Climate Change

Small islands, whether located in the tropics or higher latitudes, have characteristics which make them especially vulnerable to the effects of climate change, sea-level rise, and extreme events (very high confidence) ♦  Sea-level rise is expected to exacerbate inundation, storm surge, erosion and other coastal hazards, thus threatening vital infrastructure, settlements and facilities that support the livelihood of island communities (very high confidence). ♦  There is strong evidence that under most climate change scenarios, water resources in small islands are likely to be seriously compromised (very high confidence). ♦  It is very likely that subsistence and commercial agriculture on small islands will be adversely affected by climate change (high confidence). IPCC 4th Assessment Report, 2007

Climate Change and Agriculture

Documents

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Link to Guidebook: Technologies for Climate Change Adaptation - Agriculture Sector Link to Guidebook: Technologies for Climate Change Adaptation - Agriculture Sector

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Date added: 11/14/2011
Date modified: 11/14/2011
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Technologies for Climate Change Adaptation - Agriculture Sector

Document linked to :http://tech-action.org/Guidebooks/TNA_Guidebook_AdaptationAgriculture.pdf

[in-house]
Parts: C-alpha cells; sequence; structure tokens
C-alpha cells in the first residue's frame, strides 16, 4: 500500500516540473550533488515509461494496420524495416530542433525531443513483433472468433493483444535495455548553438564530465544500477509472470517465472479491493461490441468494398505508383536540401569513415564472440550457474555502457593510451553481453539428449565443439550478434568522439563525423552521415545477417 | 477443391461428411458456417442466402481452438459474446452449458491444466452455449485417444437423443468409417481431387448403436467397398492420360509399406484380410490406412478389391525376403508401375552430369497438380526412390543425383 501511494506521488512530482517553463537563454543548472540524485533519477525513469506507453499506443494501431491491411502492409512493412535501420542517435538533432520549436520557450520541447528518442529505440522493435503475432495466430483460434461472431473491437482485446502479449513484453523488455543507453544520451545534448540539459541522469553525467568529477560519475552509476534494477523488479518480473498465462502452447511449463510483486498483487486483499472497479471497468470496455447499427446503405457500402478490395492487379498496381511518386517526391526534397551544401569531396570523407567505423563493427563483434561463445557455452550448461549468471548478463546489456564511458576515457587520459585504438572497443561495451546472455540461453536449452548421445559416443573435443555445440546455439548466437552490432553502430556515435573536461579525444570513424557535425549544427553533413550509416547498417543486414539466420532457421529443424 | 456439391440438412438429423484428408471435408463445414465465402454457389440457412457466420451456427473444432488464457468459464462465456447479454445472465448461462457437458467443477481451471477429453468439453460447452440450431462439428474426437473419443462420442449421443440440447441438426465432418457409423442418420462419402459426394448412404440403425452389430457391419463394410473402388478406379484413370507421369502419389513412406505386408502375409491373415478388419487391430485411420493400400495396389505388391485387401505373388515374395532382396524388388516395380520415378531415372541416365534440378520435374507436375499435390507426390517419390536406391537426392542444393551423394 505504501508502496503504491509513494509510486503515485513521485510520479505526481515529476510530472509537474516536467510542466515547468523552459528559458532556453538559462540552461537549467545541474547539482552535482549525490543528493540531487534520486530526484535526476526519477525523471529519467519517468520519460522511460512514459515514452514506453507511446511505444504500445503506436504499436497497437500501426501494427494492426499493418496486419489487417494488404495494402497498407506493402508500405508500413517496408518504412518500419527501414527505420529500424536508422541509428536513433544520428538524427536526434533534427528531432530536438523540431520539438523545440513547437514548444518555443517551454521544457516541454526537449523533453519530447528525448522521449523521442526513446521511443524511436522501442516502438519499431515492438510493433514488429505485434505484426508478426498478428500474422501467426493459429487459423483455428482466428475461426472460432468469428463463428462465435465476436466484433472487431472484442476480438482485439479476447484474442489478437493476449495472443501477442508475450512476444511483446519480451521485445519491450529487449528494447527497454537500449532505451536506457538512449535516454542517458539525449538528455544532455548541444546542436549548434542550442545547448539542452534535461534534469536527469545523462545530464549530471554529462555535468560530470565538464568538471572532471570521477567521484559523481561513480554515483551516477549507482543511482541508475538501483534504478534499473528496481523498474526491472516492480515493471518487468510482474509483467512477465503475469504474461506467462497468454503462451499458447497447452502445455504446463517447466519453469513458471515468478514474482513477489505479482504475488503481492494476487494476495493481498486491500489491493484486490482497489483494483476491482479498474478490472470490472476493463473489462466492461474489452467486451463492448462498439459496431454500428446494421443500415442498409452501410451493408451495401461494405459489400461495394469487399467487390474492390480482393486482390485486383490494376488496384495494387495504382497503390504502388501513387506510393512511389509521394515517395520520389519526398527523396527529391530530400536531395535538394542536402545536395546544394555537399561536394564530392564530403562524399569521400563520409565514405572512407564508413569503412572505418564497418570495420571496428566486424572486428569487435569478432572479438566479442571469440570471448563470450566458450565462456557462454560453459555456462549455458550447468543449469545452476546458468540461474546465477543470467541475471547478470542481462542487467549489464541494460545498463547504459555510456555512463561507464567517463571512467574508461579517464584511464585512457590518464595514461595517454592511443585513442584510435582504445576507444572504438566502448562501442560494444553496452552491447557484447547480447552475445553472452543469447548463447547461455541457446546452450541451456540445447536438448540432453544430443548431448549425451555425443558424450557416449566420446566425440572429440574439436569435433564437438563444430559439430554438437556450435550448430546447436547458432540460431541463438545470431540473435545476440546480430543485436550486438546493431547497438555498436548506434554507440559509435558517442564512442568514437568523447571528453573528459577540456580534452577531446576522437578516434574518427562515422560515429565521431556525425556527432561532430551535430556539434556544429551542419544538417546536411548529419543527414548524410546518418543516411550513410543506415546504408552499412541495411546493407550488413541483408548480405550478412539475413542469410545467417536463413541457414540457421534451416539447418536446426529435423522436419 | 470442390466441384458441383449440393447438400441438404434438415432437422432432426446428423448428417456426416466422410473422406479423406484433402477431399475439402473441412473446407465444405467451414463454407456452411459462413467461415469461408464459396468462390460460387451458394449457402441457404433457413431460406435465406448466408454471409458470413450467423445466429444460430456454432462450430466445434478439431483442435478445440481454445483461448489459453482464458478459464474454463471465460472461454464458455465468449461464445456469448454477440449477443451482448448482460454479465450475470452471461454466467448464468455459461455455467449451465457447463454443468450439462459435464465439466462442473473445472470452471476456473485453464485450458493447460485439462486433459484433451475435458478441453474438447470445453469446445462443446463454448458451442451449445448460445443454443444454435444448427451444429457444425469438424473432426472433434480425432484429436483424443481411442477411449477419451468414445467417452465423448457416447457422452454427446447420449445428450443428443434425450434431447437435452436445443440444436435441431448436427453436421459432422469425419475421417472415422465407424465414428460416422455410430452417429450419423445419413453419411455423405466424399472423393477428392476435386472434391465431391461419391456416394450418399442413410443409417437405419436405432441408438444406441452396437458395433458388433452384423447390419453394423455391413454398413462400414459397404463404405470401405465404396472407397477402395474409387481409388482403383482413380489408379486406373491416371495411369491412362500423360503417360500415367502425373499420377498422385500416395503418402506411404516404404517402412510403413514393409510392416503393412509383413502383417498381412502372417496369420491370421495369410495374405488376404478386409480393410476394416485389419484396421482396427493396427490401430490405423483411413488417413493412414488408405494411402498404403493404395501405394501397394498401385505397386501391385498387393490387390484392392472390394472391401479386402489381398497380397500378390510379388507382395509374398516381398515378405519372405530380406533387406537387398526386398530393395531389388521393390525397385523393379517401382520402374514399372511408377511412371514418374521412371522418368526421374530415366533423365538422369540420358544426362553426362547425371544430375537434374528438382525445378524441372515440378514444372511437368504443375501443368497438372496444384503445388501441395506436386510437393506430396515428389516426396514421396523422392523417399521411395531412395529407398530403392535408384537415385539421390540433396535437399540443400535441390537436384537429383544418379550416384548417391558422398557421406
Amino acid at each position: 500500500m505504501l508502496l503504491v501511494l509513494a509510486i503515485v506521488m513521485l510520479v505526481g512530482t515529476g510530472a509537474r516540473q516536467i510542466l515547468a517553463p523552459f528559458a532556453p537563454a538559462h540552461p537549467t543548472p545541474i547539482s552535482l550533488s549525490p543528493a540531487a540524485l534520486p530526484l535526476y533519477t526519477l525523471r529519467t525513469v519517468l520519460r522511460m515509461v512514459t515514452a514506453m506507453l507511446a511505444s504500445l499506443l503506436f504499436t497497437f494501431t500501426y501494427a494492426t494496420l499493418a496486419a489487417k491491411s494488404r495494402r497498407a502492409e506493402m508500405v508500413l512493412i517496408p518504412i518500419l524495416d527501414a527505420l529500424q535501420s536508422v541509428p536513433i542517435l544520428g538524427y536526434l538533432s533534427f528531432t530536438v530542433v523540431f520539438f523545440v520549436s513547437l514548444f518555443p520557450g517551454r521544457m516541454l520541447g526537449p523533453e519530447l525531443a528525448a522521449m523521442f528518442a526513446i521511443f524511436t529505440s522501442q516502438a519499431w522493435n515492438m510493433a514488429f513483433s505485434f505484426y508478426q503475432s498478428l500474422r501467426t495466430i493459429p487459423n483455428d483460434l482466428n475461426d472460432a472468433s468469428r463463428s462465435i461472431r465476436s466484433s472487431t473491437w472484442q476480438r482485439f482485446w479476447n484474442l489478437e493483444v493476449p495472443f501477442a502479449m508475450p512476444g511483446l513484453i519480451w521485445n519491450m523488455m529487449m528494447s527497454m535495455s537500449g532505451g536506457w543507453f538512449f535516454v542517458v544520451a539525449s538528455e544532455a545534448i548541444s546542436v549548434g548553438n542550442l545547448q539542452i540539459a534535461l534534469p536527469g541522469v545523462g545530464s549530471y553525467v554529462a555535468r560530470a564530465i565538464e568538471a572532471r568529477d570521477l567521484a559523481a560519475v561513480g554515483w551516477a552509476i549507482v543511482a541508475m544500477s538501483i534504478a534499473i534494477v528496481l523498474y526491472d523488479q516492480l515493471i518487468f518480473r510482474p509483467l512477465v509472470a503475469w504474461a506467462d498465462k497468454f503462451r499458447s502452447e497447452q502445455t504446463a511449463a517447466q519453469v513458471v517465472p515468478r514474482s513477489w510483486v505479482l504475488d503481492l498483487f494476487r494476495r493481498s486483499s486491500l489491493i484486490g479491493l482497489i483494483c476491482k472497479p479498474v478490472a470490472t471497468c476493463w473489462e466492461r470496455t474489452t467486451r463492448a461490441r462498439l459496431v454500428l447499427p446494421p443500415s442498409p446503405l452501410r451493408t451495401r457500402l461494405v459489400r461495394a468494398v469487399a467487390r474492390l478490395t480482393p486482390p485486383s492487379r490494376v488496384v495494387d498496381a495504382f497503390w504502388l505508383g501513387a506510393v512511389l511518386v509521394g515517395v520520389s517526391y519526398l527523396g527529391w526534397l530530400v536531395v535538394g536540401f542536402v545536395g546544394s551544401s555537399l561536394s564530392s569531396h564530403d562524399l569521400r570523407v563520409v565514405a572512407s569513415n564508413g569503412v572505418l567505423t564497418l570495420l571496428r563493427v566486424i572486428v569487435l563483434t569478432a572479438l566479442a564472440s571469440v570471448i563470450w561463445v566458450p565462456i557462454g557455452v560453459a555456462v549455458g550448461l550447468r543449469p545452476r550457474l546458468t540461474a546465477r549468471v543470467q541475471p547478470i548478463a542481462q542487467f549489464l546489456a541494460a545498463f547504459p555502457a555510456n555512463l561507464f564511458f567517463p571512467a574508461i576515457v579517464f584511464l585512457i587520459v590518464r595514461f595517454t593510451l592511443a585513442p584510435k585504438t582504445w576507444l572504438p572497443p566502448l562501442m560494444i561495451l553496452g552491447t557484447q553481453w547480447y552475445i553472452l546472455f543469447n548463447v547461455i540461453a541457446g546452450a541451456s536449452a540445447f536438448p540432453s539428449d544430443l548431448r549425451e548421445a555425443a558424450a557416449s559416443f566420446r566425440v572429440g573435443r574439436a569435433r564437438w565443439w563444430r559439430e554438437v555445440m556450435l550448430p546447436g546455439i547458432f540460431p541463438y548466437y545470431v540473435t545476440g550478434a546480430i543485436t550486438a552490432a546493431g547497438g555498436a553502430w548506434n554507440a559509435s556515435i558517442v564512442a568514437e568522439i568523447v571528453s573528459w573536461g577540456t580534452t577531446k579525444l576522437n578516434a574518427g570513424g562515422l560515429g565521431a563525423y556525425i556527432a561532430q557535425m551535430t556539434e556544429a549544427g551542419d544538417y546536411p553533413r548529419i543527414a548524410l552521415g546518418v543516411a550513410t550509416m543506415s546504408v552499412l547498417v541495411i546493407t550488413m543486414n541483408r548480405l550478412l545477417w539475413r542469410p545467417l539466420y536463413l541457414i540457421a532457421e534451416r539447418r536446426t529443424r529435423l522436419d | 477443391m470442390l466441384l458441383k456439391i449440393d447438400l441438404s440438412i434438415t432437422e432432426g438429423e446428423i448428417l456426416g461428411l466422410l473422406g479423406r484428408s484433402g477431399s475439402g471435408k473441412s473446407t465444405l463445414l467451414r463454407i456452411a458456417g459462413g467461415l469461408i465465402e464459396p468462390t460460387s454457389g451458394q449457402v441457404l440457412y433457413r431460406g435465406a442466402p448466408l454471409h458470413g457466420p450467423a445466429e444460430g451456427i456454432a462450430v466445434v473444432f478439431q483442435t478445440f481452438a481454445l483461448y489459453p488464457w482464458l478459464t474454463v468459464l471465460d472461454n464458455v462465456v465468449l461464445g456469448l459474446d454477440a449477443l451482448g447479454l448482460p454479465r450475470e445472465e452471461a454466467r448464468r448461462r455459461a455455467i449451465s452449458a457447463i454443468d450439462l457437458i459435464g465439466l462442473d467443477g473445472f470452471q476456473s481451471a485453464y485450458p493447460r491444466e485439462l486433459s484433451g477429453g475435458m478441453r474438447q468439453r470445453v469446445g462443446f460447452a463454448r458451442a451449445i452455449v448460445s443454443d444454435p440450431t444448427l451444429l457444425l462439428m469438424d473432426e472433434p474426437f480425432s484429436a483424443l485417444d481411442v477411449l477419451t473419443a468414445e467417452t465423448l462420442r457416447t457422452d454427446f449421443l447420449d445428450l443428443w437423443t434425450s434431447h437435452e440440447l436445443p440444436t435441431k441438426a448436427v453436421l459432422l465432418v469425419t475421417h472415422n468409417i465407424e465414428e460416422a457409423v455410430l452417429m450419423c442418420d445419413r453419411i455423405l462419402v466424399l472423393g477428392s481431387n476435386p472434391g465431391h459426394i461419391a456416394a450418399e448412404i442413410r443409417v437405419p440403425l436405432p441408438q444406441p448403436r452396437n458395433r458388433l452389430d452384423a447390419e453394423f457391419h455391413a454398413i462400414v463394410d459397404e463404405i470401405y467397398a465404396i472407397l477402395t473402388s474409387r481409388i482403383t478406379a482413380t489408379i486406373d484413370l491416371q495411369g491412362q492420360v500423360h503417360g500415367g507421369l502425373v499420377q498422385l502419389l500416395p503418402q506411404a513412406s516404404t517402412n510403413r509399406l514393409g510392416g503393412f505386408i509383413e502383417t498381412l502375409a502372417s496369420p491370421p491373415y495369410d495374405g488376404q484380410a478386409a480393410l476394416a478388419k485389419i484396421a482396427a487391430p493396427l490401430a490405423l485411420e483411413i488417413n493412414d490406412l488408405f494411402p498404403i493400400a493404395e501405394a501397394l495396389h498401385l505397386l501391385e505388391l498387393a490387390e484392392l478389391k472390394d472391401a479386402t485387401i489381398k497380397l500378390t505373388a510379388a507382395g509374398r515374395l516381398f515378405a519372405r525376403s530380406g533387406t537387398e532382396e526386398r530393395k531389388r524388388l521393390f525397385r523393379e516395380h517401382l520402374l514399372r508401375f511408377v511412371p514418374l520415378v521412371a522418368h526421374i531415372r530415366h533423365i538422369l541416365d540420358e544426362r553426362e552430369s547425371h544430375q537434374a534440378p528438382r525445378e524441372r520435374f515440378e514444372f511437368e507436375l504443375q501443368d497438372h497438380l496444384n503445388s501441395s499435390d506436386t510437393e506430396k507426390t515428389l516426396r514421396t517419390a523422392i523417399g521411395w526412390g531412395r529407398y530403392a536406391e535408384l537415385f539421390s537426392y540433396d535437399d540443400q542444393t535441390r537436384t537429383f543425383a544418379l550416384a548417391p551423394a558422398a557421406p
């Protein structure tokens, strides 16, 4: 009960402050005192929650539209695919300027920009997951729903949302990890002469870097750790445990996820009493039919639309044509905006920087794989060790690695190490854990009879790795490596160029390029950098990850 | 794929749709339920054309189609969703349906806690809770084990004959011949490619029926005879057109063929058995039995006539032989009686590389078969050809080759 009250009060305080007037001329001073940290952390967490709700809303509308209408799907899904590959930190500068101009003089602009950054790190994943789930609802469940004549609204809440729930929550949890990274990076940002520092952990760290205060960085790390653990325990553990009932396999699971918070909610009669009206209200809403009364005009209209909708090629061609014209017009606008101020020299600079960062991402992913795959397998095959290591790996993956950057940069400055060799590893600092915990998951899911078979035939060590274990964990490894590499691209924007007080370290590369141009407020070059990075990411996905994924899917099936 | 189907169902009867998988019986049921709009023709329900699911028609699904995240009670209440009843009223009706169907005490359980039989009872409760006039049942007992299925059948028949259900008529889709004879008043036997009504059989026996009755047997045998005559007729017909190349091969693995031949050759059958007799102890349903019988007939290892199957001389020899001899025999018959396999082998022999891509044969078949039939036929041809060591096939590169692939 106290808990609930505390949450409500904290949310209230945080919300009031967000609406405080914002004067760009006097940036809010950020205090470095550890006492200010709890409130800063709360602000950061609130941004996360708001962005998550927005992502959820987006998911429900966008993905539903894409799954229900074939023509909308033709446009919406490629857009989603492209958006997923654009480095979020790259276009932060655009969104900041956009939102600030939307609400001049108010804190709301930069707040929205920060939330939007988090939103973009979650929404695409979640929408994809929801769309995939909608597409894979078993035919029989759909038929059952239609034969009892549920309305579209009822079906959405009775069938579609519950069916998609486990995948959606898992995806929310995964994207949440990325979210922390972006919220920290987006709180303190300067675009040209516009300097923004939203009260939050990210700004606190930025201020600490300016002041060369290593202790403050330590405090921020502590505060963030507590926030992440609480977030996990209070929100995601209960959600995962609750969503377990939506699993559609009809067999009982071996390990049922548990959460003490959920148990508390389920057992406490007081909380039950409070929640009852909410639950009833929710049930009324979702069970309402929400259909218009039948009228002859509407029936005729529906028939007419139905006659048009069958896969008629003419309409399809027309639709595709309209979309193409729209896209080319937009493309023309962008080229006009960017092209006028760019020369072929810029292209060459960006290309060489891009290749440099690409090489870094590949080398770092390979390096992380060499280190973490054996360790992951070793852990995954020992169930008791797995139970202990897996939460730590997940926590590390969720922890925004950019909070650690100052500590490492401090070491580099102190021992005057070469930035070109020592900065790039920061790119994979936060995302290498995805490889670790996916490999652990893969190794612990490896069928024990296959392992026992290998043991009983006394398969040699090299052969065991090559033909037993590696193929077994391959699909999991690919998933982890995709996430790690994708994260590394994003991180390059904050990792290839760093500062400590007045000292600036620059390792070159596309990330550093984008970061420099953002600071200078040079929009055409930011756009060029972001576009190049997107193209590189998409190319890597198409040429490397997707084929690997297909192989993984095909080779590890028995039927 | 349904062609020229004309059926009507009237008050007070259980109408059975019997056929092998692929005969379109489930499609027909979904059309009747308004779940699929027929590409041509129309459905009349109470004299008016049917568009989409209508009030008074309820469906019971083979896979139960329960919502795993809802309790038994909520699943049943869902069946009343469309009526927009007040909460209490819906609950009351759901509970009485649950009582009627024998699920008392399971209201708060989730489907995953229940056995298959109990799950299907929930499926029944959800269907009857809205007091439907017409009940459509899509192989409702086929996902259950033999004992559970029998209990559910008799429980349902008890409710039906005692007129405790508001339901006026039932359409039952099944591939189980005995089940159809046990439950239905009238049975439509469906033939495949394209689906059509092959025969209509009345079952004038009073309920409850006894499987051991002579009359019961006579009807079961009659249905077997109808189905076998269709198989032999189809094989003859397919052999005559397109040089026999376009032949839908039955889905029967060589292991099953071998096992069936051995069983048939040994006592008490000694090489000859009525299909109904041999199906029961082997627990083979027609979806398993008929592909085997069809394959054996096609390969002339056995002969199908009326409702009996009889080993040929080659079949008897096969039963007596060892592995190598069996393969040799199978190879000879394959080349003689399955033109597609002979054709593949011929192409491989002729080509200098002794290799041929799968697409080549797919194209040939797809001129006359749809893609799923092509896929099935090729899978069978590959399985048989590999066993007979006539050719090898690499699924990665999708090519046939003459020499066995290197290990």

This guidebook presents a selection of technologies for climate change adaptation in the agriculture sector. A set of 22 adaptation technologies are showcased. These are based primarily on the principles of agroecology, but also include scientific technologies of climate and biological sciences complemented by important sociological and institutional capacity building processes that are required for climate change to function.

The technologies cover:
• Planning for climate change and variability
• Sustainable water use and management
• Soil management
• Sustainable crop management
• Sustainable livestock management
• Sustainable farming systems
• Capacity building and stakeholder organisation.

Authors: Rebecca Clements, Jeremy Haggar, Alicia Quezada, Juan Torres
UNEP, August 2011

Food security in the Pacific and East Timor and its vulnerability to climate change Food security in the Pacific and East Timor and its vulnerability to climate change

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Date modified: 11/14/2011
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This report deals with food security and climate change in 15 Pacific Island economies in terms of the four traditional food security pillars:

1. Adequacy (enough food on a consistent basis, either through local production or imports or food assistance from outside sources);

2. Availability (ability of households and individuals to acquire food);

3. Stability (resilience of food supplies to external shocks, such as natural disasters);

4. Utilisation of food at the household level, especially by those with low incomes (requiring that people are healthy enough to process the food internally, and have adequate safe water and sanitation and food hygiene and child-care skills).